2017 – 2018
Ayelet Hoffman Libson
Ayelet Hoffmann Libson is a scholar of Talmud and Jewish law, specializing in rabbinic law, the relationship between law and religion, and the history of Jewish law. An Assistant Professor at the Interdisciplinary Center in Herzliya, she is also a research fellow at the Shalom Hartman Institute in Jerusalem.
Professor Libson received a B.A. from the Hebrew University of Jerusalem, and an M.A. and Ph.D. from New York University. She was selected as an inaugural fellow for the Israel Democracy Institute’s Program on Judaism and Human Rights and has also won several other fellowships from the Fulbright Foundation, the Lady Davis Foundation, and the Memorial Foundation for Jewish Culture. She has also pursued advanced graduate study in Talmud and Jewish Law at the MaTaN Advanced Talmud Institute and at the Beit Morasha Program in Jewish Law, both in Jerusalem.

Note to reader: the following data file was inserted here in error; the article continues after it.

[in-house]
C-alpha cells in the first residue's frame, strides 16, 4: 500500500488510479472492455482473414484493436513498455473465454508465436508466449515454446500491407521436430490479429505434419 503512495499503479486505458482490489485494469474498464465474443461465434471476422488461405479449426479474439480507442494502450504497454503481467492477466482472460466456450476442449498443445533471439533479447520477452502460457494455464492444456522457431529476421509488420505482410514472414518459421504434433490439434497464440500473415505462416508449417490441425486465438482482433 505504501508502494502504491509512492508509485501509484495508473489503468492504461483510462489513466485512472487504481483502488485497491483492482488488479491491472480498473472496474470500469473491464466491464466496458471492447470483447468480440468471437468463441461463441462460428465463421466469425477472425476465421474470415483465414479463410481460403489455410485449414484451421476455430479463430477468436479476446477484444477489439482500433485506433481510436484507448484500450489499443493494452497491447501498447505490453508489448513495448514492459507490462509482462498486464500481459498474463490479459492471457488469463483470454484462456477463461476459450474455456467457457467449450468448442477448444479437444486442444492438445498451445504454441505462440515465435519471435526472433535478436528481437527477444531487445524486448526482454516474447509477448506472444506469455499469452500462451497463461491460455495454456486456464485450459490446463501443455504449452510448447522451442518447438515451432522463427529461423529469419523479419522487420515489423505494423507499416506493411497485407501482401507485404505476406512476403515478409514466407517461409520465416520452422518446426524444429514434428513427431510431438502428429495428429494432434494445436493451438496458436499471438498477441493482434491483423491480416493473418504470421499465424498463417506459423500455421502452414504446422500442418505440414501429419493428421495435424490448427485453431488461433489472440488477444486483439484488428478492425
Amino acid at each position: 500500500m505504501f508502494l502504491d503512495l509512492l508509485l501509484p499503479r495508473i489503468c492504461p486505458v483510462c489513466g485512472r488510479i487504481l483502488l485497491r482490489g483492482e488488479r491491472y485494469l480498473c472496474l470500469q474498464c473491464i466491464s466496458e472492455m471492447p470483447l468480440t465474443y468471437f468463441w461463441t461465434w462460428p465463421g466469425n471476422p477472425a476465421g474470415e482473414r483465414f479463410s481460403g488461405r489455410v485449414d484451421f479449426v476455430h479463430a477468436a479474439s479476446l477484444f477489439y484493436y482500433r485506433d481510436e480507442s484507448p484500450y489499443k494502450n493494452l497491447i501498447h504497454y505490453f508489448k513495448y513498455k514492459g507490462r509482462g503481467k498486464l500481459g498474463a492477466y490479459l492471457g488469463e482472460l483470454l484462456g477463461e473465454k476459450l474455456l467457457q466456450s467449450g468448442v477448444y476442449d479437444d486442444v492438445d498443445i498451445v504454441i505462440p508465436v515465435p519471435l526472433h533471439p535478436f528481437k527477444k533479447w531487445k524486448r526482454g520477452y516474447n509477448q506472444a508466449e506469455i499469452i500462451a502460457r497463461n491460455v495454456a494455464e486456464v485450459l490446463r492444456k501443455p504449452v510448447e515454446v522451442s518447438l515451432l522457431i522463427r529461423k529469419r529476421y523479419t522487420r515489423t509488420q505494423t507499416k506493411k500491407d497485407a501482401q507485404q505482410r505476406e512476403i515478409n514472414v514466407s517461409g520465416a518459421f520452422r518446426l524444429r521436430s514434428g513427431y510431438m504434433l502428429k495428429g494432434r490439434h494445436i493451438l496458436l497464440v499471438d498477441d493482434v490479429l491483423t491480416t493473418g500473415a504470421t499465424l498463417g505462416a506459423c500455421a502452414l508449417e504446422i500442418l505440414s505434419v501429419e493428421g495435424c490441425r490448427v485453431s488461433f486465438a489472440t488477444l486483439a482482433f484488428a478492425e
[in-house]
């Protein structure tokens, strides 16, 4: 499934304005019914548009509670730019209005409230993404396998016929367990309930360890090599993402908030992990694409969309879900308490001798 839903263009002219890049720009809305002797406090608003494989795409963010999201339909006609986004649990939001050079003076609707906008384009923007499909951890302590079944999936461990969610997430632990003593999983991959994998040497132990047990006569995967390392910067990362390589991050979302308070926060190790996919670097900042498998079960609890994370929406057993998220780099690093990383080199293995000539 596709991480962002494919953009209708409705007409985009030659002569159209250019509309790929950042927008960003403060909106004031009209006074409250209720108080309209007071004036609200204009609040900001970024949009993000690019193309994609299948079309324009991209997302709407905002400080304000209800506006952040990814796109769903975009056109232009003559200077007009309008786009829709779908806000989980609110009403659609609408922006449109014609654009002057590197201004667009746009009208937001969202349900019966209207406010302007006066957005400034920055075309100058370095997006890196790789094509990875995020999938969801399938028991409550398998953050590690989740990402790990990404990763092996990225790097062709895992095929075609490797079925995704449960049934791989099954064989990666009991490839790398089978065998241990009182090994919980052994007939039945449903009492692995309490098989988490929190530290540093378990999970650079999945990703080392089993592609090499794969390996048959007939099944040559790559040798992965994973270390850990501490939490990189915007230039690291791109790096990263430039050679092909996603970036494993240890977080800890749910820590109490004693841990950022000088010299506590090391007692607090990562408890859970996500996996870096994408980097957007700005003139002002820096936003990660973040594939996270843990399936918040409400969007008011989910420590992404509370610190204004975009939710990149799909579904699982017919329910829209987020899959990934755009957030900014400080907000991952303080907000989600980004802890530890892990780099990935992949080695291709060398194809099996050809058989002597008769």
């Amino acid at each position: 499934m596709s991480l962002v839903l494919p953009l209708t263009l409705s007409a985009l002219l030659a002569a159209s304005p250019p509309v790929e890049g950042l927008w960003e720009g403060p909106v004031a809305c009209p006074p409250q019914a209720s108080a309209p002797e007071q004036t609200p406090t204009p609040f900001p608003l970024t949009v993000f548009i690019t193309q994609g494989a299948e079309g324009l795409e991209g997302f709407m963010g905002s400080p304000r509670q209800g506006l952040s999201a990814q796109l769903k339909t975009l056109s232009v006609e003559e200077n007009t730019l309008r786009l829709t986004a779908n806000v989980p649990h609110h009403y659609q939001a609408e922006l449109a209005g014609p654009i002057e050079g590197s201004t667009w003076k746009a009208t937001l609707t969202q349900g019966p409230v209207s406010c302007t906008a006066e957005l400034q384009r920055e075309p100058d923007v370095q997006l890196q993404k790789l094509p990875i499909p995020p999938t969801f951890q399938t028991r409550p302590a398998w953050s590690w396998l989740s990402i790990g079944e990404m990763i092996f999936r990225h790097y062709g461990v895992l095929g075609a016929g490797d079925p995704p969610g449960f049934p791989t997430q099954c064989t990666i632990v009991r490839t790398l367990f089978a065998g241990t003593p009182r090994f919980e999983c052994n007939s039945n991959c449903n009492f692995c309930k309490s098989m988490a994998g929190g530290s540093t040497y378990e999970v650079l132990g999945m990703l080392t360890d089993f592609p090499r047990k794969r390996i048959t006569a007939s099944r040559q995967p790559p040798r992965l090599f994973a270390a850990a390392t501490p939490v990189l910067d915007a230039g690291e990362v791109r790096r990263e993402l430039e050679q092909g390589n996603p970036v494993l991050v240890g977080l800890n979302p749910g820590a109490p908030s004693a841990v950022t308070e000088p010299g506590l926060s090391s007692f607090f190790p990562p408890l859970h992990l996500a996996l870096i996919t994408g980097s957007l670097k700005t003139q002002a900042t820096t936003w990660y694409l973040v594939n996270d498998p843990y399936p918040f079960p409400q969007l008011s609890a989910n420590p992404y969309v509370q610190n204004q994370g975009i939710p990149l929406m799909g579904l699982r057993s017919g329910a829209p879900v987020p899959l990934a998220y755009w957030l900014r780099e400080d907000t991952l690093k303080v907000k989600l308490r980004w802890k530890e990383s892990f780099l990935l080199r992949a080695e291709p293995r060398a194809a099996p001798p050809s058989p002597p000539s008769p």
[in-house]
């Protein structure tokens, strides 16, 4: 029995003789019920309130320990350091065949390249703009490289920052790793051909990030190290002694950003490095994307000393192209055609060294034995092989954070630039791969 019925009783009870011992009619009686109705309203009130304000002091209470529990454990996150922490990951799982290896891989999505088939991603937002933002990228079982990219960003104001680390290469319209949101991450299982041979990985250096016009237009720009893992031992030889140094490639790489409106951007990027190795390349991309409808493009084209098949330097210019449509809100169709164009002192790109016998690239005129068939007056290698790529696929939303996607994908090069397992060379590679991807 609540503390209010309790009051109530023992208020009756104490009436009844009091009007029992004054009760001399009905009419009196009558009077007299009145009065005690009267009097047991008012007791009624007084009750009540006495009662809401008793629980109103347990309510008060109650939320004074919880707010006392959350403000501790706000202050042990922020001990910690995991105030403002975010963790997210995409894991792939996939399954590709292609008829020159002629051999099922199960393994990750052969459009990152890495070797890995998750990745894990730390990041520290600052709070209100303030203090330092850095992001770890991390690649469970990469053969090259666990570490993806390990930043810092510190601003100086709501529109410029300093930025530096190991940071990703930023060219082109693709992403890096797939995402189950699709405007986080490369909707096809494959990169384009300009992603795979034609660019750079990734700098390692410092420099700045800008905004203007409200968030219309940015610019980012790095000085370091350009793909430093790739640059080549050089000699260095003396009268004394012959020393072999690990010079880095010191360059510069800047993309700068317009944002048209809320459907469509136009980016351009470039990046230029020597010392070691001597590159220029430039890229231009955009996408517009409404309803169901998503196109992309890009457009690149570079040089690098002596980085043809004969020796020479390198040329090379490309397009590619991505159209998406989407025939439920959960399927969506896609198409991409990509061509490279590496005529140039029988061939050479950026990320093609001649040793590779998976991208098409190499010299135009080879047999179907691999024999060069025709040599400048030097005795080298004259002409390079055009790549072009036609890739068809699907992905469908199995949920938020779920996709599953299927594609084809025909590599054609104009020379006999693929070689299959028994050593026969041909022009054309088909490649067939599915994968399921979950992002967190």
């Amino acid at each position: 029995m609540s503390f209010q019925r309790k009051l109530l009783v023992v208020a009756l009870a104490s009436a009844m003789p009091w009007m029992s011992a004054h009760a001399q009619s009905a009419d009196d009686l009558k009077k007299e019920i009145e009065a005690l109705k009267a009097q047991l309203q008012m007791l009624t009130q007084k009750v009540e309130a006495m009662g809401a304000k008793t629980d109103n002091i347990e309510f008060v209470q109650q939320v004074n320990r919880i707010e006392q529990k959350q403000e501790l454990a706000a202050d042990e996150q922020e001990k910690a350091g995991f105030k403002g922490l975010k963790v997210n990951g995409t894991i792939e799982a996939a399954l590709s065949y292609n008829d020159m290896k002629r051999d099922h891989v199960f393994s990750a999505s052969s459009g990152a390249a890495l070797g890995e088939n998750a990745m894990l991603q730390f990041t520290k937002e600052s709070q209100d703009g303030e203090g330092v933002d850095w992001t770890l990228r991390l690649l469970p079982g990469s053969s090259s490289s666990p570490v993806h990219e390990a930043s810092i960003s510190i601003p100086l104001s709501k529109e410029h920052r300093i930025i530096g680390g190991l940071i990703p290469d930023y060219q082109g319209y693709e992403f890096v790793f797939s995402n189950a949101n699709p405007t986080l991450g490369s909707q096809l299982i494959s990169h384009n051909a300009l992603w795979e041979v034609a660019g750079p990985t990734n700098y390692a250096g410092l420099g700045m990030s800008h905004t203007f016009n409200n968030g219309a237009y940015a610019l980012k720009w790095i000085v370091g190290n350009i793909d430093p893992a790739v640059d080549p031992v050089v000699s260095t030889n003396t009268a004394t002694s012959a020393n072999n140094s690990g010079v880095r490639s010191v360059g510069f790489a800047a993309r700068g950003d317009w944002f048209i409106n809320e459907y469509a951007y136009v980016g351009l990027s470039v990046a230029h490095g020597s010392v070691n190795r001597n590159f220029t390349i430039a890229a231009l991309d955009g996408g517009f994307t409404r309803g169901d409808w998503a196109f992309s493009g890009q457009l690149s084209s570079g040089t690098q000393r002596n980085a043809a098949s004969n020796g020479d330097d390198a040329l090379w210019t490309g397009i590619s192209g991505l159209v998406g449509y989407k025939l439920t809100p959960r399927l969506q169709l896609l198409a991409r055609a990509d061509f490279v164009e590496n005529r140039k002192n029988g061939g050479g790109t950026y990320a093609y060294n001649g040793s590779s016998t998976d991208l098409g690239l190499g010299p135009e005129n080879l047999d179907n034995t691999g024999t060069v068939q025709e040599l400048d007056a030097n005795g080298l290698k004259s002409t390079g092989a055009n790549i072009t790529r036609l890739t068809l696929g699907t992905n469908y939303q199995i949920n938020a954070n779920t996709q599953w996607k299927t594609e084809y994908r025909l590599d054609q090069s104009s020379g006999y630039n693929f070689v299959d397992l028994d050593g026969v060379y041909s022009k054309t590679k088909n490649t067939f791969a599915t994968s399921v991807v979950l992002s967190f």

Professor Libson teaches courses on rabbinic literature, the history of Jewish Law, and the intersection between religion and human rights. Her publications have appeared in several journals such as American Journal of Legal History and Oxford Journal of Law and Religion and she is the author of Law and Self-Knowledge in the Babylonian Talmud (Cambridge University Press, 2018) https://www.cambridge.org/core/books/law-and-selfknowledge-in-the-talmud/E1E81FB7353CC81A4A5EBE36A7C44CFA